The MarketingMog enjoys Thanksgiving dinner
Hackgate, The Levenson enquiry et al… The UK tabloids have received a well-deserved kicking this year. But as it’s Thanksgiving Day today, I think we should put aside the bad news and count our blessings.
This time 2 years ago, I was lucky enough to be in L.A on a three month winter break, and I spent some time experiencing the disjointed awfulness of American media at first hand.
Hundreds of TV channels of utter garbage with local rolling news stations so parochial that they follow police chases up the freeway as they happen (even when it isn’t OJ Simpson at the wheel) and ad breaks every 8 minutes, making a 90 minute film run for around 3 hours. It’s hard to even find the quality programming amongst all the dross, and almost impossible to watch it when you do.
And whilst their main newspapers are pretty good (so long as you’re only after US news and after you’ve recycled the rainforest of supplements and flyers – it’s the Sunday Times on steroids every day), there is no ‘national’ press. It’s not even state-wide – the big titles are firmly focused on the major cities (LA Times, Washington Post, NY Times et al).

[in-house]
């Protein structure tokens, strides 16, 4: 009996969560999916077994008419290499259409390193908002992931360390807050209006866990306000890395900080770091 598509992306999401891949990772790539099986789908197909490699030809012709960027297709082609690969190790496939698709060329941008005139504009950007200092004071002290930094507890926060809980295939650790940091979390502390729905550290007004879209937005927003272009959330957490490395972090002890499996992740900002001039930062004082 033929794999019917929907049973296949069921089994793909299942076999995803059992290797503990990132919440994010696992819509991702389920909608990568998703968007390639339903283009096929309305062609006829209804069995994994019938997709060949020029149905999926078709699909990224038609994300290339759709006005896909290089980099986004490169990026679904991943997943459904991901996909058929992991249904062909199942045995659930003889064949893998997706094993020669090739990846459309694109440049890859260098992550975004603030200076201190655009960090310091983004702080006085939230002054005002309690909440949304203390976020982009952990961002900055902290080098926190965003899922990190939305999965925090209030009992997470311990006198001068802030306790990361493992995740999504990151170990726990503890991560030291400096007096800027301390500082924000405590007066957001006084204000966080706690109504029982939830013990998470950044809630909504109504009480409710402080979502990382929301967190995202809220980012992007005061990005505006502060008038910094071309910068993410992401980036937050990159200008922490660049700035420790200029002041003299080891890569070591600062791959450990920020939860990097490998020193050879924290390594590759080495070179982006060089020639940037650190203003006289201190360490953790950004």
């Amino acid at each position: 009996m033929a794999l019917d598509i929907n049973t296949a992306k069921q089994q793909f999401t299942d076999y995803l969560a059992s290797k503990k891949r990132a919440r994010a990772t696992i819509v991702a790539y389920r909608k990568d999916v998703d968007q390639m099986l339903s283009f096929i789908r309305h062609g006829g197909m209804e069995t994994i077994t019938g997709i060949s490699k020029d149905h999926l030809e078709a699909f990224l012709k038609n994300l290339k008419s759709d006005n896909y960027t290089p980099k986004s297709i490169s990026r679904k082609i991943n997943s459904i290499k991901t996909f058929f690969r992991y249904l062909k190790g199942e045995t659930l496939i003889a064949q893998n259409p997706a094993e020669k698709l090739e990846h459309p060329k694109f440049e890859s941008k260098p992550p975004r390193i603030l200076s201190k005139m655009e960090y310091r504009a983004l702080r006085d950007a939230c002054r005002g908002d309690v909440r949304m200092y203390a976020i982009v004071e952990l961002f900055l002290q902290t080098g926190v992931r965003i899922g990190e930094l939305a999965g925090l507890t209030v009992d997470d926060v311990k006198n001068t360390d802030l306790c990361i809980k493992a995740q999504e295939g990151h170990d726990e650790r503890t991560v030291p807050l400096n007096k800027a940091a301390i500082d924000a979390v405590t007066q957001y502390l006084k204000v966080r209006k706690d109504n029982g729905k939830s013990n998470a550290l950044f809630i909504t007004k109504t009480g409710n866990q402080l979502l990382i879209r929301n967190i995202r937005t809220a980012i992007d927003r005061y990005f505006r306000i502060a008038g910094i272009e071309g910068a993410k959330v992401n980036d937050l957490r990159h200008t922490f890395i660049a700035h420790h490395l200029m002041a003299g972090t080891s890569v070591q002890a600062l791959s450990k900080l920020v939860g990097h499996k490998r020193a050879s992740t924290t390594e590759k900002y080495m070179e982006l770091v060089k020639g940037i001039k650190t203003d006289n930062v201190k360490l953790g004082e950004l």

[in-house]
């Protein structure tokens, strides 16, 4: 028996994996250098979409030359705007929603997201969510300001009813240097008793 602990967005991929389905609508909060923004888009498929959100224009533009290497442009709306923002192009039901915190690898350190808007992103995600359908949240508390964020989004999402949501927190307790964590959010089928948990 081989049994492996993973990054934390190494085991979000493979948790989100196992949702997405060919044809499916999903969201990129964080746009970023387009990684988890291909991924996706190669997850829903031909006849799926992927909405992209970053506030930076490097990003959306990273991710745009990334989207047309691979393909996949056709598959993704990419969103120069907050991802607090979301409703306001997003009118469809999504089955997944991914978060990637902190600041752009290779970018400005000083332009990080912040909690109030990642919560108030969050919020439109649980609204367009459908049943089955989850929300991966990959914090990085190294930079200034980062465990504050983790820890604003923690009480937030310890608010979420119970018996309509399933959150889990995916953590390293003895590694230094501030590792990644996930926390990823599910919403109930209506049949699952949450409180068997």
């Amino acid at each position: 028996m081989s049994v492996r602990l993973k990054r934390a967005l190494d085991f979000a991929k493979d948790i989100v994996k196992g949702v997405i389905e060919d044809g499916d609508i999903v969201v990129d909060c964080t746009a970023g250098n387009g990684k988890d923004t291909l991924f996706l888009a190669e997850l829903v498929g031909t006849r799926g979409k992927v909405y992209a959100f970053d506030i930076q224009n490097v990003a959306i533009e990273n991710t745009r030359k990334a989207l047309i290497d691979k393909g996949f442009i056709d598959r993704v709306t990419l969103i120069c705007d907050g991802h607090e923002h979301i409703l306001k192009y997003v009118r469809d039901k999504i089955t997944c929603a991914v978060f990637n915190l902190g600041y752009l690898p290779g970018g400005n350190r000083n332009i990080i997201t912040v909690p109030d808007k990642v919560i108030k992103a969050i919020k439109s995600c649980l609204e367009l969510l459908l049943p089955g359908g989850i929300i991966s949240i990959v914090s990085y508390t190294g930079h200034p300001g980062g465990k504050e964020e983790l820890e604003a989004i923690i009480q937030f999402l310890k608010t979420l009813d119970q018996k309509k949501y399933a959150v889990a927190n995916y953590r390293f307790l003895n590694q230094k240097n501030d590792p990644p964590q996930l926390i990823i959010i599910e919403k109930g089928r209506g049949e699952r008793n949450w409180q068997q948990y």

But it was a discussion at the Thanksgiving dinner table about free-range poultry (something that doesn’t tend to be on the consideration or shopping lists of even the most middle-class Americans, surprisingly) that really got me thinking just how good our national media can be and how lucky we are.
We have TV channels that champion campaigns for real social change. Channel 4’s welfare campaign for chickens led to a major change in supermarket policy (which was what we discussed at the dinner). Hackgate was exposed by a paper (The Guardian), as was the MP’s expenses scandal (The Telegraph). Whatever else they did, even The News of the World campaigned hard to protect children with ‘Sarah’s Law’. We have a joined-up, collective voice, which (generally) does its best to rally the Great British Public (and Parliament) for good. And to ice the cake, we have the BBC…
Thanks to the freedom and intelligence of (most of) our media, we have real people power that is hard to imagine in America with its ’50 different countries’ mentality (the un-united states). And for that, I think, we should all be thankful.